If you’re a referee, umpire, or other type of game official in sports, you shouldn’t want people to know your name because you shouldn’t be part of games, which is likely the case if you’re a household name among sports fans. Every sport has officials who fans know of as being among the worst at their job. While being a bad referee isn’t good, it’s not as bad as becoming famous for being involved in a scandal, as occasionally happens in sports. Here’s a look at the three biggest referee scandals in sports history.
2002 Olympic figure skating
At the 2002 Winter Olympics in Salt Lake City, controversy erupted during the figure skating competition. Canadian duo Jamie Salé and David Pelletier were expected to win the free skate event after a flawless performance, but when the judges’ scores were revealed they finished second to the Russian pair of Elena Berezhnaya and Anton Sikharulidze, who had a minor-but-obvious technical error during their routine.
The TV broadcasters were visibly outraged over the decision, and members of the media immediately suspected foul play involved in the judging. It turned out those people may have been right. After the decision was announced, French judge Marie-Reine Le Gougne confessed to being pressured by a top French official to vote for the Russians, no matter what. Le Gougne later recanted her confession.
NFL replacement referees
In June 2012, the NFL began a lockout of its game officials due to a dispute over a collective bargaining agreement. The lockout extended into the start of the regular season, so the NFL used replacement officials early in the 2012 campaign.
In the final play of a Week 3 Monday night game between the Packers and Seahawks, Seahawks QB Russell Wilson threw a game-winning Hail Mary pass to WR Golden Tate for a touchdown. The NFL later admitted that Tate should have been issued an offensive pass interference penalty, which was not called.
The penalty would have negated the score and led to a Packers victory. That nationally televised no-call was the culmination of several officiating miscues in the first three weeks of the season. That play, which has been dubbed the “Fail Mary,” is often thought to be the play that led to the league and union agreeing to a CBA and ending the lockout, which occurred two days after the Monday night game. The regular officials returned to the field in Week 4.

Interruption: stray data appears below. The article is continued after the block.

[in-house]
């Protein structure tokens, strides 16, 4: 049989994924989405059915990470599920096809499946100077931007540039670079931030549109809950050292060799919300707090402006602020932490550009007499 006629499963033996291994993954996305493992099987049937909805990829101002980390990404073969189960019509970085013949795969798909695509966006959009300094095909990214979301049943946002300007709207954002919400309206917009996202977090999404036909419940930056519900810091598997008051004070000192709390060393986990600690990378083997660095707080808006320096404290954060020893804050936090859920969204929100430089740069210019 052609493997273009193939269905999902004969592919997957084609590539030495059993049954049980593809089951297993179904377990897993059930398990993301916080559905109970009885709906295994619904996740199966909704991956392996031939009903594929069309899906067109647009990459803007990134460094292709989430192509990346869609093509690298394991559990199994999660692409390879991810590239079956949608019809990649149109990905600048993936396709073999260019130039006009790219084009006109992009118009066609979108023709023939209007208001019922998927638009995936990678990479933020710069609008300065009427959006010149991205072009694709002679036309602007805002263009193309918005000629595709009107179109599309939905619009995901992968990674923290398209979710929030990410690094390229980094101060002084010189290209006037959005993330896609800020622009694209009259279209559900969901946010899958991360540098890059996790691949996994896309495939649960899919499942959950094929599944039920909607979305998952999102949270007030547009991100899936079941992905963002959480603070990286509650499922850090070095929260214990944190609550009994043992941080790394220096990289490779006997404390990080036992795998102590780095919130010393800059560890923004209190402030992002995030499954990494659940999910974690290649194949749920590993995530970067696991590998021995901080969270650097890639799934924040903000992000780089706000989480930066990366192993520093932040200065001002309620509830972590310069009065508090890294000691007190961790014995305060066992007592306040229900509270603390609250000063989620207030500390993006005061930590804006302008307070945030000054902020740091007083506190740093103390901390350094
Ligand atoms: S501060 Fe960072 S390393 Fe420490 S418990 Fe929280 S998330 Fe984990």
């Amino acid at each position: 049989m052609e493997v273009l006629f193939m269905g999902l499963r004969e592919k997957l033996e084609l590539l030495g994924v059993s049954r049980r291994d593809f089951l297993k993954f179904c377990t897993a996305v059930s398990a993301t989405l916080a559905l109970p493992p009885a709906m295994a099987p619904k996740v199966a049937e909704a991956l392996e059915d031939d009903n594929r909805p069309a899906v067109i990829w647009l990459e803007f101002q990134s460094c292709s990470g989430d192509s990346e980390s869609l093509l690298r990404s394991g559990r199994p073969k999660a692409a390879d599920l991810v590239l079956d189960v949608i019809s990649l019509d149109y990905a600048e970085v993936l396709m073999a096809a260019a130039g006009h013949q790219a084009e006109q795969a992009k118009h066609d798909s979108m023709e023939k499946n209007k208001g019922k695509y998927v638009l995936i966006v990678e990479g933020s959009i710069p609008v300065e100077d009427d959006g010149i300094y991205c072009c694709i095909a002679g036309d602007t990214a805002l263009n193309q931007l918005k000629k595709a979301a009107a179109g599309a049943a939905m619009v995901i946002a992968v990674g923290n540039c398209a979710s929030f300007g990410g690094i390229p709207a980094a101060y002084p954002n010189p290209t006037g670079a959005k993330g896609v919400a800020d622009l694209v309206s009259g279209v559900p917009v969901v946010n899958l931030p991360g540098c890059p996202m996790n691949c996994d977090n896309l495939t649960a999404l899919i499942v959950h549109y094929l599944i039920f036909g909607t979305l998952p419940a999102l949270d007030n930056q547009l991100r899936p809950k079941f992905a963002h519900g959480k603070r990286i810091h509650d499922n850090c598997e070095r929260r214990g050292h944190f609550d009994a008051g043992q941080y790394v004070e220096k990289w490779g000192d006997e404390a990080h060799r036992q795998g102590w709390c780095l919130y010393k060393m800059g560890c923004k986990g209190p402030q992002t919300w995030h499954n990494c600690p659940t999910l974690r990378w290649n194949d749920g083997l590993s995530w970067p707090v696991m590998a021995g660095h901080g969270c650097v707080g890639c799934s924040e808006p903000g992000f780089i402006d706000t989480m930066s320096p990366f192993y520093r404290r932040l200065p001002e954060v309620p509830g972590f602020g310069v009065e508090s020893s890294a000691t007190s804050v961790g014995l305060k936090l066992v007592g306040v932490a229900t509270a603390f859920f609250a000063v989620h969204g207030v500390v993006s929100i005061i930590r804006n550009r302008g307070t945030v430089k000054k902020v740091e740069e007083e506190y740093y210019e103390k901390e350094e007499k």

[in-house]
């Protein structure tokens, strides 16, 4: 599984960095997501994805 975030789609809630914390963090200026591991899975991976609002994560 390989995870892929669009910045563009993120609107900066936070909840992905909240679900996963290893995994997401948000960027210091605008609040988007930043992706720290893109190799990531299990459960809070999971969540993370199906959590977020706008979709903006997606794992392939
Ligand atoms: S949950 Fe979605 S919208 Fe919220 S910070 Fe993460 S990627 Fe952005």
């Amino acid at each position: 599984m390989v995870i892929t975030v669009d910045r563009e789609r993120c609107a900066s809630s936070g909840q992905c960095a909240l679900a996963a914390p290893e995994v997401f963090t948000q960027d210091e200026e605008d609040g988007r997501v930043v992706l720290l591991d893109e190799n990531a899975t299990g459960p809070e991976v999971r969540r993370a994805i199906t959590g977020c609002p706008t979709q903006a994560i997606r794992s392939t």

The NBA referee betting scandal
Tim Donaghy may be the most famous referee in NBA history, but it’s not necessarily for anything he did, good or bad, on the court. Instead, Donaghy’s fame — or infamy — resulted from a betting scandal that he was at the center of.
It was revealed that in the 2005-06 and 2006-07 seasons, Donaghy bet on games that he was officiating, and he would make — or not make — calls that would affect the point spread in his favor. He even used the league’s other referees, having them unknowingly help him win his bets.
They were unwitting pawns, who Donaghy would instruct to alter their officiating strategies in ways that would benefit Donaghy’s wagers. An FBI investigation into Donaghy’s actions was made public in July 2007. It resulted in Donaghy pledding guilty to two federal charges in August.
Later, in July 2008, he was sentenced to 15 months in federal prison, followed by three years of supervised release. He was released from prison in November 2009, and wrote a tell-all book on himself and the NBA, detailing the scandal and his role in it. The scandal led then-NBA commissioner David Stern to revise behavior guidelines to avoid future NBA referee scandals.